Chaplain's Corner: Ministry in Southwest Asia
By Chaplain (Maj.) David E. Stevens, 114th Fighter Wing
/ Published August 09, 2009
SIOUX FALLS, S.D. -- How does one briefly summarize the work of a chaplain at an undisclosed location in Southwest Asia, a high impact base with a 24/7 mission known as the 379 AEW? I can honestly say that it defies simple and brief descriptions but let me try to paint a concise picture.
As Air Guard chaplain of the 114 FW, I am proud to serve as senior Catholic chaplain as part of a team of eight Chaplains and four Chaplain assistants (CA). Victory Chapel is the physical center of our worship and offices, but we are not contained to that space. We might just as easily be found in the Memorial Plaza, affectionately know as the "Bra" or driving out to the flight line for visitation in our mini "Shepherd 1 and 2" vehicles. The chapel remains open for business 24/7 so as to meet the needs of our more than 8,000 coming off duty at all hours.
Worship and spiritual education: First and foremost, chaplains exist to ensure the constitutional right to freedom of religion while serving in the Armed Forces. Whatever one's spiritual tradition, the chaplains are either leading worship services or accommodating lay leadership and providing space for groups to gather. Traditional times and space do not always connect with troops who might find it hard to attend due to operations tempo. Our solution. The Protestant chaplains have a 1 a.m. Service for those working the odd shift hours. The Catholics also take our 7 p.m. worship service to the Mall: a place to shop, sip cool lattes and find prayer refreshment at weekend Mass. Spiritual growth also means opportunities for Bible studies and other faith education. We provide twenty-four different classes as part of our Grand Slam Spiritual Growth Plan. Dave Ramsey's Financial Peace University is so popular that six different classes are offered at various days and times.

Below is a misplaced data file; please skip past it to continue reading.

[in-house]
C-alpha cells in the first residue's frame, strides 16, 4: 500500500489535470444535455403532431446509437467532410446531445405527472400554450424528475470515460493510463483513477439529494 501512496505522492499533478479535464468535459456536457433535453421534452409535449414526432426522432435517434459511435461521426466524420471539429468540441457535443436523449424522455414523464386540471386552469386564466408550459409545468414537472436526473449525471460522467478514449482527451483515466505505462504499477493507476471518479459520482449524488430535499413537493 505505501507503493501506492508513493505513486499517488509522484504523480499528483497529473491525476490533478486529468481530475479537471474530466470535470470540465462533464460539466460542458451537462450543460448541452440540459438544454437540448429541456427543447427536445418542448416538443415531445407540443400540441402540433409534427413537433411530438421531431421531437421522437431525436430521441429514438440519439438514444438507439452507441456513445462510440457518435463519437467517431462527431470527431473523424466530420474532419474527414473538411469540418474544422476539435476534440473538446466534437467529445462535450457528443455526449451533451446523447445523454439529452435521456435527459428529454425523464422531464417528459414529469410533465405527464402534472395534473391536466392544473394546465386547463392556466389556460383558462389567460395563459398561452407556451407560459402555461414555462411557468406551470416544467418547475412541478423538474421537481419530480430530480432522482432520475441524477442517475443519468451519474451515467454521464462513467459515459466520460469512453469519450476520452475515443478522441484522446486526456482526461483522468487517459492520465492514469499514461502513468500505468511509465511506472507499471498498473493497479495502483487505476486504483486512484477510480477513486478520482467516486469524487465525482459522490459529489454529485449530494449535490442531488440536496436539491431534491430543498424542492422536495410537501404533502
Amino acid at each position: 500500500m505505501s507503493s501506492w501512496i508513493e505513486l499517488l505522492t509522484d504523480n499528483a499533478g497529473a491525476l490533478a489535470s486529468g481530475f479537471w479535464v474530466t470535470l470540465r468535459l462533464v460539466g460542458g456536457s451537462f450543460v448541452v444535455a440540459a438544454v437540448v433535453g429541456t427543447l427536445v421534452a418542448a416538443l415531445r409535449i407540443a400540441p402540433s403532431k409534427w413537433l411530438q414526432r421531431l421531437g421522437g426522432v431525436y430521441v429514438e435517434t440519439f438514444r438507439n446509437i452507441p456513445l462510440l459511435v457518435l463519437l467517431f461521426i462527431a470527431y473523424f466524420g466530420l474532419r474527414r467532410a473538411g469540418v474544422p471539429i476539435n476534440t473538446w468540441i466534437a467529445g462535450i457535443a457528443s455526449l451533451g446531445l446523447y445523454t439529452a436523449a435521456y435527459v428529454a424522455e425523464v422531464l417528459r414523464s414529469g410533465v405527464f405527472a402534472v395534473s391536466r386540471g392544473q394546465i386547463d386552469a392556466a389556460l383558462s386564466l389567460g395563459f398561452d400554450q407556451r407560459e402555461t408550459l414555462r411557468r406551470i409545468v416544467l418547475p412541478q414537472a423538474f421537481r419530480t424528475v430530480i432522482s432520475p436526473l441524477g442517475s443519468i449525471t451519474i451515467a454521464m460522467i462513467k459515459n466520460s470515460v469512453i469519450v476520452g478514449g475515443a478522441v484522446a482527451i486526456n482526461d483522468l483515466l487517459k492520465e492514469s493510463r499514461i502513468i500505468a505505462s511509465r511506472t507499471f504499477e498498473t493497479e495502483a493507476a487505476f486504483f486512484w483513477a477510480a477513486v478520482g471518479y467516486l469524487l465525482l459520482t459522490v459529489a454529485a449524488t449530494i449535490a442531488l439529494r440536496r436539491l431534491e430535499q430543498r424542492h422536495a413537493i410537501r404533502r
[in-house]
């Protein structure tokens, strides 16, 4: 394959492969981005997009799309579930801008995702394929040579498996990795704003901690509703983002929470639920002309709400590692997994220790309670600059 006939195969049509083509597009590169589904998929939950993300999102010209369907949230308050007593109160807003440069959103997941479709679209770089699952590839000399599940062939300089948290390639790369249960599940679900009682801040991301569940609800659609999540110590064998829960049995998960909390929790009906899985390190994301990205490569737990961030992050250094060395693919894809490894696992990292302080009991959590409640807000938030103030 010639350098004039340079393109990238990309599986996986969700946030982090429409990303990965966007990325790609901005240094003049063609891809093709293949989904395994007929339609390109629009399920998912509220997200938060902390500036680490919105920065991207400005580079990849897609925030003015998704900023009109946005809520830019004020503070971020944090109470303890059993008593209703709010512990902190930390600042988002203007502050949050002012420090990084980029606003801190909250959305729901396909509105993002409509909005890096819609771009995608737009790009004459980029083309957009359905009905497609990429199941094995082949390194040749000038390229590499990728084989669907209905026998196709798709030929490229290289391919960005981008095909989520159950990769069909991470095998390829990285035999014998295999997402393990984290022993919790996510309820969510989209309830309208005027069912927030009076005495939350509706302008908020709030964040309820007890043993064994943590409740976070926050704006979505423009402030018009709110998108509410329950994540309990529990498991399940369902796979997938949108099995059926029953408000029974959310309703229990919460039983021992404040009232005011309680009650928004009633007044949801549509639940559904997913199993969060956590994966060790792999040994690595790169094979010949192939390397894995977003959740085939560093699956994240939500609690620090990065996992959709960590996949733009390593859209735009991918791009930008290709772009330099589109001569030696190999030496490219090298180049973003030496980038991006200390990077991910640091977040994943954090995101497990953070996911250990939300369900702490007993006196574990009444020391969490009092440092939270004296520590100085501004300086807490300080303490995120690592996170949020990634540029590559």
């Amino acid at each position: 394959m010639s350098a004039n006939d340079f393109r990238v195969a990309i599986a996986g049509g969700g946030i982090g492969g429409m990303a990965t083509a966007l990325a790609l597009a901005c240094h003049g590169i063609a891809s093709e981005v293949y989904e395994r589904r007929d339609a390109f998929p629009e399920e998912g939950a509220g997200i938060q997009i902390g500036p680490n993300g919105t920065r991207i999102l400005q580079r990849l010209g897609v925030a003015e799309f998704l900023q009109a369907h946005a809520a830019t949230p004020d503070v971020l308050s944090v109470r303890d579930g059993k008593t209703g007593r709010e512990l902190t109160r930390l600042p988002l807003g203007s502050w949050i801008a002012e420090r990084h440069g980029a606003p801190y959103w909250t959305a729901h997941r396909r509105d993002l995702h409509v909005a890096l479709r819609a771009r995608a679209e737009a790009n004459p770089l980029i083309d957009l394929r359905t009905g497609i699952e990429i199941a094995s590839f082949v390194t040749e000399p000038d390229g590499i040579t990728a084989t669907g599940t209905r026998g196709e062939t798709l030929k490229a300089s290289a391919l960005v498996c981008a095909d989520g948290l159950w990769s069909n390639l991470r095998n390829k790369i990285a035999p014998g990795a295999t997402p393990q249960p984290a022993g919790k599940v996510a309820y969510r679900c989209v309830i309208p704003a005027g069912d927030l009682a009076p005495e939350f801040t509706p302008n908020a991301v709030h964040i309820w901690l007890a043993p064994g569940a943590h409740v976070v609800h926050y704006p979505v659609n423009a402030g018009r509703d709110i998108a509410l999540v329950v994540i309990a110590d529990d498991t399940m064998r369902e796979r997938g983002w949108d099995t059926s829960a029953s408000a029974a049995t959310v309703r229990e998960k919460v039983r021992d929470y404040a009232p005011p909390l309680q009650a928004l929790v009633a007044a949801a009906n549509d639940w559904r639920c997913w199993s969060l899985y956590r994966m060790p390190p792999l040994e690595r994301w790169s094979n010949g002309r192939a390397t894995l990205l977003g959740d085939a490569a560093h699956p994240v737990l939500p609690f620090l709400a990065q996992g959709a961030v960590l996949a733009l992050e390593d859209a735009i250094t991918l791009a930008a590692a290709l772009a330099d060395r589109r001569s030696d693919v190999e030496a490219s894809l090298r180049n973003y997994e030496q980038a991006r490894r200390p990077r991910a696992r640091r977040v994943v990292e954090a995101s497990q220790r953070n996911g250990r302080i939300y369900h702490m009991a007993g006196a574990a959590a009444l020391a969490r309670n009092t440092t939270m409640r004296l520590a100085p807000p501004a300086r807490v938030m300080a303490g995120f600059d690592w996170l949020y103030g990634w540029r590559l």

Counseling: Troops of all branches of the Armed Forces wander into our offices at all hours of the day. At times it is simply to chat with a chaplain about nothing in particular, and other times, the issues are more serious. During the initial briefing upon arrival, the chaplain reminds them of the important fact of confidentiality. The chaplain is a safe person to go to, out of the chain of command. Deployment brings with it a whole set of stresses that must be dealt with because we know that "mission comes first." We are far away from spouses, children and other support systems. Each military personnel must find ways of coping with long weeks and hours of week, new living habits (Did you remember to bring your reflective belt everywhere you go?) and other more serious events back home that we are helpless to control on this side of the globe. Chaplains make it a priority to be available any time, any place to keep our troops healthy in body, mind and soul.
Transit ministry and ministry of presence: One of the unpredictable elements of life here in the desert is that we are a hub of troops passing through downrange and returning from downrange, on their way home. Our Victory Chapel complex by extension is a place to stop in. We service a quiet place called Jack's where the coffee pot is always on, cold water and sodas in the refrigerator and a quiet place to hang out. Chaplain teams passing through know that they can find us for ministry of welcome, access to a shower and laundry facilities and conversation with fellow chaplains. Our chaplain team wants to be known for hospitality and passionate ministry, a reminder of the holy in this fast paced mission that does not sleep.